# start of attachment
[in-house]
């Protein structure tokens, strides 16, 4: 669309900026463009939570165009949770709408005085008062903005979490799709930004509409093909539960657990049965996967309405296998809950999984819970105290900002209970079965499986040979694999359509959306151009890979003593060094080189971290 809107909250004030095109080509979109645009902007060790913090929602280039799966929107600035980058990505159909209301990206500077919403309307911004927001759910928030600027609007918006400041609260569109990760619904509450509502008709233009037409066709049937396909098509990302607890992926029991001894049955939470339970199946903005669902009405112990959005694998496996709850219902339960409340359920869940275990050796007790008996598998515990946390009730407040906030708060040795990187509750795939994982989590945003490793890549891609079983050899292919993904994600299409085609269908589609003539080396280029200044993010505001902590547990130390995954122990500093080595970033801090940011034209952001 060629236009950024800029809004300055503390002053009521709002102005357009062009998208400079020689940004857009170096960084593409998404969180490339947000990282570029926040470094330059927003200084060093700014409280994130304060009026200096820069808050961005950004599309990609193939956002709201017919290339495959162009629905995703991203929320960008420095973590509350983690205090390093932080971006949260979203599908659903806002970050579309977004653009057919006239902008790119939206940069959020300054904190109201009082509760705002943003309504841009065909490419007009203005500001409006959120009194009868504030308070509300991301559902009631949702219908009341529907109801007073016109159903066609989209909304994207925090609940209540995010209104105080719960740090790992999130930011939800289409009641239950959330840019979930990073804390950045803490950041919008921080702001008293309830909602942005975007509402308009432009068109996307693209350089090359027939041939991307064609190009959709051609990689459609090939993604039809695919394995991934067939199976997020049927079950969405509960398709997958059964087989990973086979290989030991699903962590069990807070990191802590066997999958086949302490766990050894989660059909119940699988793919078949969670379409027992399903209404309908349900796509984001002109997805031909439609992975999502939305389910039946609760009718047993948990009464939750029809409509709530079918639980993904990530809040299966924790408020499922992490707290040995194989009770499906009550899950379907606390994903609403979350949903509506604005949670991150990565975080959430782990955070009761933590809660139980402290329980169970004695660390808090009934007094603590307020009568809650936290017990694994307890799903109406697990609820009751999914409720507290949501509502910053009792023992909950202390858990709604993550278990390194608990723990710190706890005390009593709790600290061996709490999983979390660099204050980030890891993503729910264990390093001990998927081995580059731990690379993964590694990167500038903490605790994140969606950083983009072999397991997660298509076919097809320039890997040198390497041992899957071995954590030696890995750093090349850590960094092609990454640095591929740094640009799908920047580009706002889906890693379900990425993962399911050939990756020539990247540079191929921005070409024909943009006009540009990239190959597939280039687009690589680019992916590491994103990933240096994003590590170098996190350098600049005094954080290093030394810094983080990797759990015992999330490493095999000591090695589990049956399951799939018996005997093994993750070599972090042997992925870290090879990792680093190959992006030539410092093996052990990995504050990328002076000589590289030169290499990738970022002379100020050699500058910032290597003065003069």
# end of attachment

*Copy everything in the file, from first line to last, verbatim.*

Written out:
[in-house]
């Protein structure tokens, strides 16, 4: 669309900026463009939570165009949770709408005085008062903005979490799709930004509409093909539960657990049965996967309405296998809950999984819970105290900002209970079965499986040979694999359509959306151009890979003593060094080189971290 809107909250004030095109080509979109645009902007060790913090929602280039799966929107600035980058990505159909209301990206500077919403309307911004927001759910928030600027609007918006400041609260569109990760619904509450509502008709233009037409066709049937396909098509990302607890992926029991001894049955939470339970199946903005669902009405112990959005694998496996709850219902339960409340359920869940275990050796007790008996598998515990946390009730407040906030708060040795990187509750795939994982989590945003490793890549891609079983050899292919993904994600299409085609269908589609003539080396280029200044993010505001902590547990130390995954122990500093080595970033801090940011034209952001 060629236009950024800029809004300055503390002053009521709002102005357009062009998208400079020689940004857009170096960084593409998404969180490339947000990282570029926040470094330059927003200084060093700014409280994130304060009026200096820069808050961005950004599309990609193939956002709201017919290339495959162009629905995703991203929320960008420095973590509350983690205090390093932080971006949260979203599908659903806002970050579309977004653009057919006239902008790119939206940069959020300054904190109201009082509760705002943003309504841009065909490419007009203005500001409006959120009194009868504030308070509300991301559902009631949702219908009341529907109801007073016109159903066609989209909304994207925090609940209540995010209104105080719960740090790992999130930011939800289409009641239950959330840019979930990073804390950045803490950041919008921080702001008293309830909602942005975007509402308009432009068109996307693209350089090359027939041939991307064609190009959709051609990689459609090939993604039809695919394995991934067939199976997020049927079950969405509960398709997958059964087989990973086979290989030991699903962590069990807070990191802590066997999958086949302490766990050894989660059909119940699988793919078949969670379409027992399903209404309908349900796509984001002109997805031909439609992975999502939305389910039946609760009718047993948990009464939750029809409509709530079918639980993904990530809040299966924790408020499922992490707290040995194989009770499906009550899950379907606390994903609403979350949903509506604005949670991150990565975080959430782990955070009761933590809660139980402290329980169970004695660390808090009934007094603590307020009568809650936290017990694994307890799903109406697990609820009751999914409720507290949501509502910053009792023992909950202390858990709604993550278990390194608990723990710190706890005390009593709790600290061996709490999983979390660099204050980030890891993503729910264990390093001990998927081995580059731990690379993964590694990167500038903490605790994140969606950083983009072999397991997660298509076919097809320039890997040198390497041992899957071995954590030696890995750093090349850590960094092609990454640095591929740094640009799908920047580009706002889906890693379900990425993962399911050939990756020539990247540079191929921005070409024909943009006009540009990239190959597939280039687009690589680019992916590491994103990933240096994003590590170098996190350098600049005094954080290093030394810094983080990797759990015992999330490493095999000591090695589990049956399951799939018996005997093994993750070599972090042997992925870290090879990792680093190959992006030539410092093996052990990995504050990328002076000589590289030169290499990738970022002379100020050699500058910032290597003065003069």